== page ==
Another way to adapt technology to aid student learning would be to continue to expand the educational video game market to align with educational content standards in a meaningful way to create change. Jane McGonigal in her book “Reality Is Broken: Why Games Make Us Better and How Games Can Change the World” explores this topic extensively. Games create a wonderful learner experience. Games provide their players with continuous feedback, self paced progression, visual, auditory, and textual stimuli and the opportunity to change schema and learn from mistakes making greater progress. Games adapt their challenge level based upon the player’s current level of success. Harnessing this game theory as discussed by experts such as Jim Gee, Jane McGonigal, Dr. Chris Haskell and Will Wright can greatly increase student motivation, learning, and investment in the educational process.
After reading Chapter 2 & 3 of “E-Learning and the Science of Instruction?,” I believe that a multifaceted approach to learning makes the most sense. True learning occurs when there are motivated learners that are experiencing, discussing, collaborating, and creating new schemas and connections to existing knowledge in order to create new meaning. Because people learn best in different ways we need to be cognizant about overloading the learner with just one type of presentation, creation, or demonstration of their learning. As educators we need to balance textual content with pictorial representation in the form of images, audio, and video without over stimulating.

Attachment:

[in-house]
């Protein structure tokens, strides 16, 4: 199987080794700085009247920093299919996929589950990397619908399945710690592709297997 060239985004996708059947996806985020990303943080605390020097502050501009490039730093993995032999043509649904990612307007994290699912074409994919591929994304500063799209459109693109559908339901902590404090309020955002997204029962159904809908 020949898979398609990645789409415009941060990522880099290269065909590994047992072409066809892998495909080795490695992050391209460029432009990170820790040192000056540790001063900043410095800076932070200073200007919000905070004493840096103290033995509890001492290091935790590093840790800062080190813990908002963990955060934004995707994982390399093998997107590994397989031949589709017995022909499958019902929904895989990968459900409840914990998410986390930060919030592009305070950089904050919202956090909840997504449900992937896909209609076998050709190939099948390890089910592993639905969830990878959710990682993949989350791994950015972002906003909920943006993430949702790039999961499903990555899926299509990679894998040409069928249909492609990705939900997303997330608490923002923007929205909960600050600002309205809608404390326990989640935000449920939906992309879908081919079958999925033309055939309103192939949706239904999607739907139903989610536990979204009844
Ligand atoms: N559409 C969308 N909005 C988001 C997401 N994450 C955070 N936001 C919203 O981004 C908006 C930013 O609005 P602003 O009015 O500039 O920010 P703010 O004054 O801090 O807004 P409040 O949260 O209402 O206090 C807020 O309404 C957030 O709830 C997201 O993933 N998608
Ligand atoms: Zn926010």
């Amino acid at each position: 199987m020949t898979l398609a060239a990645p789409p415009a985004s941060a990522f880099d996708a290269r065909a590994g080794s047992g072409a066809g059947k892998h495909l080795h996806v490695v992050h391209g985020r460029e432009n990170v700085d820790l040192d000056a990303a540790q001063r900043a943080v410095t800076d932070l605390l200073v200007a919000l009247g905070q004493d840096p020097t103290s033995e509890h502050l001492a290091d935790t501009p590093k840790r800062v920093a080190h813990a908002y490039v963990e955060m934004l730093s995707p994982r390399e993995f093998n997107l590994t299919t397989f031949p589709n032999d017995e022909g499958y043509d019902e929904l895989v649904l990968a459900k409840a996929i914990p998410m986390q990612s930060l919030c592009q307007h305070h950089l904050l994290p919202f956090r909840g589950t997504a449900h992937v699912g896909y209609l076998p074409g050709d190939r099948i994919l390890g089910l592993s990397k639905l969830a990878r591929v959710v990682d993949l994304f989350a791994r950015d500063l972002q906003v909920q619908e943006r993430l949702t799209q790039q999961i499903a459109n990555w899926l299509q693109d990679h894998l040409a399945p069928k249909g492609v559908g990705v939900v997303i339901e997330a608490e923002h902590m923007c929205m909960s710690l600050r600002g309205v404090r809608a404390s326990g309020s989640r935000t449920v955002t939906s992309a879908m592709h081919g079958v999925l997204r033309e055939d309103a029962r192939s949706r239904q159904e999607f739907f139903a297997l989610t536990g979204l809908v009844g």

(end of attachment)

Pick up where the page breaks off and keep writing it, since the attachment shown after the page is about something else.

The concept of less is more is important when creating a PowerPoint presentation or Google Slide presentation. According to the Cognitive Theory of Multimedia Learning presented by Clark and Mayer there are three important cognitive processes to pay attention to when creating multimedia presentations.
- “Selecting words and images – the first step is to pay attention to relevant words and images in the presented material;
- Organizing words and images – the second step is to mentally organize the selected material in coherent verbal and pictorial representations; and
- Integrating – the final step is to integrate incoming verbal and pictorial representations with each other and with existing knowledge” (Clark & Mayer, 2008, p. 37).
After synthesizing the information in the reading along with prior cognitive knowledge I would be more cognizant of the following things in my future practice when creating multimedia course material:
- the amount of white space in a multimedia presentation